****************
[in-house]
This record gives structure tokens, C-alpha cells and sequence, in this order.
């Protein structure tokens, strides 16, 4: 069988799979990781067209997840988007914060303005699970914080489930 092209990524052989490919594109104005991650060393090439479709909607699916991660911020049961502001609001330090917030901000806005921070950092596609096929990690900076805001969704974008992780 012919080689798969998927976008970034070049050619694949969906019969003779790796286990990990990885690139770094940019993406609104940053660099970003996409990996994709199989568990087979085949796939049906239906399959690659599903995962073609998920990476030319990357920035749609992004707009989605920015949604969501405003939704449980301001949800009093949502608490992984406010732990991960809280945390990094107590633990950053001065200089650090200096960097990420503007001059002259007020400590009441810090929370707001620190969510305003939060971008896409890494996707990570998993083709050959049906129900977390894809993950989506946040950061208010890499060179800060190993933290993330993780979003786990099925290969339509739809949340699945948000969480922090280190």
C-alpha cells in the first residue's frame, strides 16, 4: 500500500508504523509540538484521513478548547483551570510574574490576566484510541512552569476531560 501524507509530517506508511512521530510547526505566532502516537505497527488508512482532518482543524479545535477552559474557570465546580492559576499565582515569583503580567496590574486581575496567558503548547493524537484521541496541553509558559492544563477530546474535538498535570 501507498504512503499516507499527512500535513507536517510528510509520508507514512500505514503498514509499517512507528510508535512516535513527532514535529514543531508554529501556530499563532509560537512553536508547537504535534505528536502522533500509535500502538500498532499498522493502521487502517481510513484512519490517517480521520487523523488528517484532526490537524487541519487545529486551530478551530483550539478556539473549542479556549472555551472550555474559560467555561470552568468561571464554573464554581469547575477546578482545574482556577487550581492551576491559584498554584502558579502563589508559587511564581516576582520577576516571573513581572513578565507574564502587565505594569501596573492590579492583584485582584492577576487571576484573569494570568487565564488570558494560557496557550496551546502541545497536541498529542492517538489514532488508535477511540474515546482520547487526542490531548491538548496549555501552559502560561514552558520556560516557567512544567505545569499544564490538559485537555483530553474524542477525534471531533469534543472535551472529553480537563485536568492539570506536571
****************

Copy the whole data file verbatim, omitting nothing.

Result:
[in-house]
This record gives structure tokens, C-alpha cells and sequence, in this order.
């Protein structure tokens, strides 16, 4: 069988799979990781067209997840988007914060303005699970914080489930 092209990524052989490919594109104005991650060393090439479709909607699916991660911020049961502001609001330090917030901000806005921070950092596609096929990690900076805001969704974008992780 012919080689798969998927976008970034070049050619694949969906019969003779790796286990990990990885690139770094940019993406609104940053660099970003996409990996994709199989568990087979085949796939049906239906399959690659599903995962073609998920990476030319990357920035749609992004707009989605920015949604969501405003939704449980301001949800009093949502608490992984406010732990991960809280945390990094107590633990950053001065200089650090200096960097990420503007001059002259007020400590009441810090929370707001620190969510305003939060971008896409890494996707990570998993083709050959049906129900977390894809993950989506946040950061208010890499060179800060190993933290993330993780979003786990099925290969339509739809949340699945948000969480922090280190």
C-alpha cells in the first residue's frame, strides 16, 4: 500500500508504523509540538484521513478548547483551570510574574490576566484510541512552569476531560 501524507509530517506508511512521530510547526505566532502516537505497527488508512482532518482543524479545535477552559474557570465546580492559576499565582515569583503580567496590574486581575496567558503548547493524537484521541496541553509558559492544563477530546474535538498535570 501507498504512503499516507499527512500535513507536517510528510509520508507514512500505514503498514509499517512507528510508535512516535513527532514535529514543531508554529501556530499563532509560537512553536508547537504535534505528536502522533500509535500502538500498532499498522493502521487502517481510513484512519490517517480521520487523523488528517484532526490537524487541519487545529486551530478551530483550539478556539473549542479556549472555551472550555474559560467555561470552568468561571464554573464554581469547575477546578482545574482556577487550581492551576491559584498554584502558579502563589508559587511564581516576582520577576516571573513581572513578565507574564502587565505594569501596573492590579492583584485582584492577576487571576484573569494570568487565564488570558494560557496557550496551546502541545497536541498529542492517538489514532488508535477511540474515546482520547487526542490531548491538548496549555501552559502560561514552558520556560516557567512544567505545569499544564490538559485537555483530553474524542477525534471531533469534543472535551472529553480537563485536568492539570506536571